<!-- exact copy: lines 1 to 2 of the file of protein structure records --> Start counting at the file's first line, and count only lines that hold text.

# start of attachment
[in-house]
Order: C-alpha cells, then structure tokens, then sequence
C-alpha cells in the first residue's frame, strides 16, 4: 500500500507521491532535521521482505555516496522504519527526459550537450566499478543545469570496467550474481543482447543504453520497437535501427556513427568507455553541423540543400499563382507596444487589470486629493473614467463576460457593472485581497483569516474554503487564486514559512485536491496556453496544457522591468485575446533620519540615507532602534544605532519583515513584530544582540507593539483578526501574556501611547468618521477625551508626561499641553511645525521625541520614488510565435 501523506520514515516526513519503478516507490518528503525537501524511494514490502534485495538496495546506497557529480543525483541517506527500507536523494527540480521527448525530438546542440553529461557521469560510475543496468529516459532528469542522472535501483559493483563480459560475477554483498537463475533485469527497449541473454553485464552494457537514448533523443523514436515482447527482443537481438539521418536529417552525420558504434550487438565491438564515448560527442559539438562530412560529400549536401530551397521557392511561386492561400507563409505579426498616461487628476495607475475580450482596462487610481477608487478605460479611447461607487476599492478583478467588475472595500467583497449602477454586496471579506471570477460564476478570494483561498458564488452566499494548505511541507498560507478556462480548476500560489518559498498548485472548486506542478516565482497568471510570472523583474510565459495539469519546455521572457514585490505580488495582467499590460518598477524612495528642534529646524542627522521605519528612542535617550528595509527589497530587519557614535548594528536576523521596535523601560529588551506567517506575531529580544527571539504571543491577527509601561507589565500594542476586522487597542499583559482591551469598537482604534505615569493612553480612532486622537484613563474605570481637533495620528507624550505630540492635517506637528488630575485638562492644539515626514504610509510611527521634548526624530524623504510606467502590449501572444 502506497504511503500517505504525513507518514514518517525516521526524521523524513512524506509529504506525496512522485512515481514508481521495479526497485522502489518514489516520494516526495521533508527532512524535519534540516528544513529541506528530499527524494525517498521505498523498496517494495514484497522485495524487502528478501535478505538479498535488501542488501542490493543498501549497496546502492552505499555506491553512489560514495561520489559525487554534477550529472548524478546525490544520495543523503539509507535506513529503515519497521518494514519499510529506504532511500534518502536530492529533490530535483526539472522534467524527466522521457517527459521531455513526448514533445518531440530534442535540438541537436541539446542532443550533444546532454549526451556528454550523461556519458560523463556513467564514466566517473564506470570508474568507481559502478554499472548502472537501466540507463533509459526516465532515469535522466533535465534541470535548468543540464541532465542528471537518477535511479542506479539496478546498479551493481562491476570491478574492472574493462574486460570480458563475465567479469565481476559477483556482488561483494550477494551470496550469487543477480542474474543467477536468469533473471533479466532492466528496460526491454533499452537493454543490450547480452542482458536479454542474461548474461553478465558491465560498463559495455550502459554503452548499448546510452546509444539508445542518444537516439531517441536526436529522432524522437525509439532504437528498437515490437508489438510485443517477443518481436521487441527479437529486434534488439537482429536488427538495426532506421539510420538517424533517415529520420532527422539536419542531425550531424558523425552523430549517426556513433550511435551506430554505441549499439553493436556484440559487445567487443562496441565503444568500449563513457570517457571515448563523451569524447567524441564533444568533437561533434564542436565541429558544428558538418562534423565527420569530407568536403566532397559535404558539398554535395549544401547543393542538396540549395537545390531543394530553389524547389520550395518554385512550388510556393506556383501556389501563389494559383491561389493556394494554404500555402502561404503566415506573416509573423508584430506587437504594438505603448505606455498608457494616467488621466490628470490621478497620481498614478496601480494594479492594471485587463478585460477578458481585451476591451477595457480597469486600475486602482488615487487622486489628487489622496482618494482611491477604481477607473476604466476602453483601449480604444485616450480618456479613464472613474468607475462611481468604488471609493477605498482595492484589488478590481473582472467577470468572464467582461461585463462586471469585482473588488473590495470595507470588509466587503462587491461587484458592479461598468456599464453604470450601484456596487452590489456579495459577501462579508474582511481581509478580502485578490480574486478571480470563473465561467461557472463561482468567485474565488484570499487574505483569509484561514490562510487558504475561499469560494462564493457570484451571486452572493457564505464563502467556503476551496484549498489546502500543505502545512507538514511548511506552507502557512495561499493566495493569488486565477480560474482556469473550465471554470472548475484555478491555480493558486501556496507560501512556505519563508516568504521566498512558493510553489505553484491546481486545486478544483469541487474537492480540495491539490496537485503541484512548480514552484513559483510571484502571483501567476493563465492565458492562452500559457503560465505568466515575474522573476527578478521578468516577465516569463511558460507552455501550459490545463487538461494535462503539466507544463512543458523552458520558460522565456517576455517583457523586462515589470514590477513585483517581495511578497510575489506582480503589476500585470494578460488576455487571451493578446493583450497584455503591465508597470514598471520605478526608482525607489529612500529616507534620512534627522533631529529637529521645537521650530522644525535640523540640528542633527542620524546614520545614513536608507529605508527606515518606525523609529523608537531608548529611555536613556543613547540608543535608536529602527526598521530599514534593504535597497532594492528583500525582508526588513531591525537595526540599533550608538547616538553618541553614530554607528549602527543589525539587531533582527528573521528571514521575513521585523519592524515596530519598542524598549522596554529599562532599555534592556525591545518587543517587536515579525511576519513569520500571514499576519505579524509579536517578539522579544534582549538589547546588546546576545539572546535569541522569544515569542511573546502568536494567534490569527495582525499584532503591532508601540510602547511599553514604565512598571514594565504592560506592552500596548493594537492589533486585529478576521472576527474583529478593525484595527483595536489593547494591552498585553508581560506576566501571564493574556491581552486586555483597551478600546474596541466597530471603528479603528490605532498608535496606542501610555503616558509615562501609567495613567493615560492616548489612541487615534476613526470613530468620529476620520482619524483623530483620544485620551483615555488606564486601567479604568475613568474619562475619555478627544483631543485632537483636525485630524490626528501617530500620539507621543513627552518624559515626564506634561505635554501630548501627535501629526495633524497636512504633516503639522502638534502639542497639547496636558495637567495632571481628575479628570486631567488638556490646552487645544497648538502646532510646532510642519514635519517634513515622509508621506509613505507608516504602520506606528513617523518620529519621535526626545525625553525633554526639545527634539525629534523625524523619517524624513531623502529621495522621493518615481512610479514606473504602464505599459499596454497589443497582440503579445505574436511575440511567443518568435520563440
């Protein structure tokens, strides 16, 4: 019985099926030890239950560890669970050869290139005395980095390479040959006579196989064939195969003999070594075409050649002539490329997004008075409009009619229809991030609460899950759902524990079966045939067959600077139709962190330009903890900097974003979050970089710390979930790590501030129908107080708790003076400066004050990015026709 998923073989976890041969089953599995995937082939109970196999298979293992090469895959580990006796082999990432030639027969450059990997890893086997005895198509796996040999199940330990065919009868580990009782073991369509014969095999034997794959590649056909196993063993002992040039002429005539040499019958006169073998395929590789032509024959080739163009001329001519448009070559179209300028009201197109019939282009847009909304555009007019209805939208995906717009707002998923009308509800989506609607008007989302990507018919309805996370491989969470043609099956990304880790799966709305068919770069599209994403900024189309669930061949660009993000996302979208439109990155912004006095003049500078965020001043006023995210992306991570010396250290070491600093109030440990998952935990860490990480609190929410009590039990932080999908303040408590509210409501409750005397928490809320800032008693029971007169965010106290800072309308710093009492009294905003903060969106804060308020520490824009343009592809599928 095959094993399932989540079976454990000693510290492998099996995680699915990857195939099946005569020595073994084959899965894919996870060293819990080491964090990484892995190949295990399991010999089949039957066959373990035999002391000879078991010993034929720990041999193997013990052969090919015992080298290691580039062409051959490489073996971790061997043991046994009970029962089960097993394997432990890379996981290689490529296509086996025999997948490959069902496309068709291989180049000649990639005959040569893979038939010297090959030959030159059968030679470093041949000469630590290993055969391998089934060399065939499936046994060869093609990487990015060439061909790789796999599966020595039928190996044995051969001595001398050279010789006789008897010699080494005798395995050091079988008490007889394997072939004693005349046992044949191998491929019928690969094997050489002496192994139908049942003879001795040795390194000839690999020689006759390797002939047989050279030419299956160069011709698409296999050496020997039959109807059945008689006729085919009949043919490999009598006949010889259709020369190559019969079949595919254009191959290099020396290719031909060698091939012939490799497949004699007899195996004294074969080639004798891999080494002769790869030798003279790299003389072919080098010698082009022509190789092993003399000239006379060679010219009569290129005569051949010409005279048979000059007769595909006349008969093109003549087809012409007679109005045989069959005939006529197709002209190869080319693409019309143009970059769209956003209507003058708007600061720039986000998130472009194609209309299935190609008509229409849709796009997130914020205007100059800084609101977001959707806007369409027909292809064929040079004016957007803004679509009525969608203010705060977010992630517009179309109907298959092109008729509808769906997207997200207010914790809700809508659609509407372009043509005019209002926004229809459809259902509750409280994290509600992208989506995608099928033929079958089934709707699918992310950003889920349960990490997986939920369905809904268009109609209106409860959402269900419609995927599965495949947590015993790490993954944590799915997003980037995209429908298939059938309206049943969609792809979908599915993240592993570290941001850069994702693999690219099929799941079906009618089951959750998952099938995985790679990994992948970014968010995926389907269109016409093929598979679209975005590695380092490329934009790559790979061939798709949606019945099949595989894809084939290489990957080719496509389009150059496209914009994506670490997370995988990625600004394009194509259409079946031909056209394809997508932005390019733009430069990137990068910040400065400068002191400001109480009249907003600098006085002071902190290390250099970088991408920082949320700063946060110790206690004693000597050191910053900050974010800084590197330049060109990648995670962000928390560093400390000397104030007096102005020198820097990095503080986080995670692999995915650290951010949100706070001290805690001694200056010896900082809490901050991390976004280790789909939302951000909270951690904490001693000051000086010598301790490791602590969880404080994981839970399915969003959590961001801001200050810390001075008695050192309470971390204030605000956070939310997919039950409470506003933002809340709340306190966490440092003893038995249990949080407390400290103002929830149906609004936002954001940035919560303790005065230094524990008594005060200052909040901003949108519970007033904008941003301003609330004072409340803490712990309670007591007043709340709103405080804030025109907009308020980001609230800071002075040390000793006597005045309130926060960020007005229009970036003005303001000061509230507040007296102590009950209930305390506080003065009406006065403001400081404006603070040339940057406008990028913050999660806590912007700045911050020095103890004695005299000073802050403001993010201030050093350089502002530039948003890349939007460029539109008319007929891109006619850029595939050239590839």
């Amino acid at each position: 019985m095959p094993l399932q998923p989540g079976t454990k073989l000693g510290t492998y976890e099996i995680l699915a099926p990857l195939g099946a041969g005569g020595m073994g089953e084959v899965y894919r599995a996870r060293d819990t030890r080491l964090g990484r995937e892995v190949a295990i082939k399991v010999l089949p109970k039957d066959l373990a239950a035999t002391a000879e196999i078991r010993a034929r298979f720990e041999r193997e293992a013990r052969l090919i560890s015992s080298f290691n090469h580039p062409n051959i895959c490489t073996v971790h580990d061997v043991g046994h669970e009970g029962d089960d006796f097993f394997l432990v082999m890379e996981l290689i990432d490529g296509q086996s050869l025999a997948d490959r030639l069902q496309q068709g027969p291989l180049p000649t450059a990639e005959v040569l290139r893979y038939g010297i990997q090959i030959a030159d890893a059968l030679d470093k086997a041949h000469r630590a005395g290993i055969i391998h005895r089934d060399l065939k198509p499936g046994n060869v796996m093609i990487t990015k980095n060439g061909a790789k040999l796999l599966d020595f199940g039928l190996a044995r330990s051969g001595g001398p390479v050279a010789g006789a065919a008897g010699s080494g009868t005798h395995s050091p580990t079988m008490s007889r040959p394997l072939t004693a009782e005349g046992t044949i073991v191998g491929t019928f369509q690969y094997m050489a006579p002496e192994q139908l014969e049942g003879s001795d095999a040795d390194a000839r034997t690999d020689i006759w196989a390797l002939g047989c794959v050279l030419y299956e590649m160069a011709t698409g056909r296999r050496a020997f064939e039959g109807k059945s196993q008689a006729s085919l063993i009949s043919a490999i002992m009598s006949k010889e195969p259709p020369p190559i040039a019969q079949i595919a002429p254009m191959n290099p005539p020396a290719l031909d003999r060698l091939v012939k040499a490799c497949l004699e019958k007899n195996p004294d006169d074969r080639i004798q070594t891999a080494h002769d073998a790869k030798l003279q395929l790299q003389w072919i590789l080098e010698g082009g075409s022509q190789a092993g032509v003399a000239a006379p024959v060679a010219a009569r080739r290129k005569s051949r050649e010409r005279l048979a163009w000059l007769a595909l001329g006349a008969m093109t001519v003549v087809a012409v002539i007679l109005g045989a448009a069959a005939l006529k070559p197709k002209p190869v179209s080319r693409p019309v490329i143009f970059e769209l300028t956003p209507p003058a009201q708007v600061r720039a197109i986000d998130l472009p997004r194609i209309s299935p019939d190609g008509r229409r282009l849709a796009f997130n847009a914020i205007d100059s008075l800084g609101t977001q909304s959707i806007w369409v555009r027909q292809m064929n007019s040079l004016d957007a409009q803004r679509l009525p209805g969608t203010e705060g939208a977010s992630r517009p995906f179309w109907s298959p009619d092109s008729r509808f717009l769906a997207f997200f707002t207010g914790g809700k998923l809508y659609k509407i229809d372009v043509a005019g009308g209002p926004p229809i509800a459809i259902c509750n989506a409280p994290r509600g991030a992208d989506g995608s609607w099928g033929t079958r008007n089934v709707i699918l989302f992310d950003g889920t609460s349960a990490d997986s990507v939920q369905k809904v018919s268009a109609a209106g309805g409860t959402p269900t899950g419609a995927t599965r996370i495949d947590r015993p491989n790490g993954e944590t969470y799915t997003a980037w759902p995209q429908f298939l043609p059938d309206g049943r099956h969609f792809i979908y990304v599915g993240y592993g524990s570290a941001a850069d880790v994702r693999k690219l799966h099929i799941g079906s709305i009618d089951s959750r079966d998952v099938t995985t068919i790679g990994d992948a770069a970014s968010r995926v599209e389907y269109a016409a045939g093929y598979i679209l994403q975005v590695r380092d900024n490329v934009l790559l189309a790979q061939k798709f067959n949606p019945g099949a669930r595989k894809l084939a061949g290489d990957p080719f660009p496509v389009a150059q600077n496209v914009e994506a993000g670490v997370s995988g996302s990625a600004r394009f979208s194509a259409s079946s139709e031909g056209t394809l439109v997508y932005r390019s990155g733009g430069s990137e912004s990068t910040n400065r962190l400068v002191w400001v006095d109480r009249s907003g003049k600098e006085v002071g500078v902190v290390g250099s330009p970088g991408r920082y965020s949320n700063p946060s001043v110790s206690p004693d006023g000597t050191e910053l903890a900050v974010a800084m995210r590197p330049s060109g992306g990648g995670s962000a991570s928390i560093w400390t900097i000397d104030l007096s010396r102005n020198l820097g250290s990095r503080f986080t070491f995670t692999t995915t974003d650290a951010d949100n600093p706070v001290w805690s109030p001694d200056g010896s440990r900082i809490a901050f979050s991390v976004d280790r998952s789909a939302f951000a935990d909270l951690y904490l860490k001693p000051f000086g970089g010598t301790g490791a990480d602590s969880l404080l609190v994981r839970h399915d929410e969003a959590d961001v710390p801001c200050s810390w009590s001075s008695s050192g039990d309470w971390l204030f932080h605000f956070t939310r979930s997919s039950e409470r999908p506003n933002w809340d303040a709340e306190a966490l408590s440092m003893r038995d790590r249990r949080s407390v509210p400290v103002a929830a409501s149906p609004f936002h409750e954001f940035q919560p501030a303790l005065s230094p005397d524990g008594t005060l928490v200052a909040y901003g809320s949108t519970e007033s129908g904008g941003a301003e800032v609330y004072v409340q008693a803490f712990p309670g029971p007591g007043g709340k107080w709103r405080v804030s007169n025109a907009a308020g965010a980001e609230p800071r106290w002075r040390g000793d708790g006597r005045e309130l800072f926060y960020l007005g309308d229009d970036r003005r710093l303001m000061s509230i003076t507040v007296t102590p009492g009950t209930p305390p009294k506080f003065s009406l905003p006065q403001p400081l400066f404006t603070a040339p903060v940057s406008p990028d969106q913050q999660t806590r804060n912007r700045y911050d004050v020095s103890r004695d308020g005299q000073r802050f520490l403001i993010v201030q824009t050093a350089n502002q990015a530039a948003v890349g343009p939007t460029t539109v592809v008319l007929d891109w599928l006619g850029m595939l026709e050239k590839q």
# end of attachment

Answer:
[in-house]
Order: C-alpha cells, then structure tokens, then sequence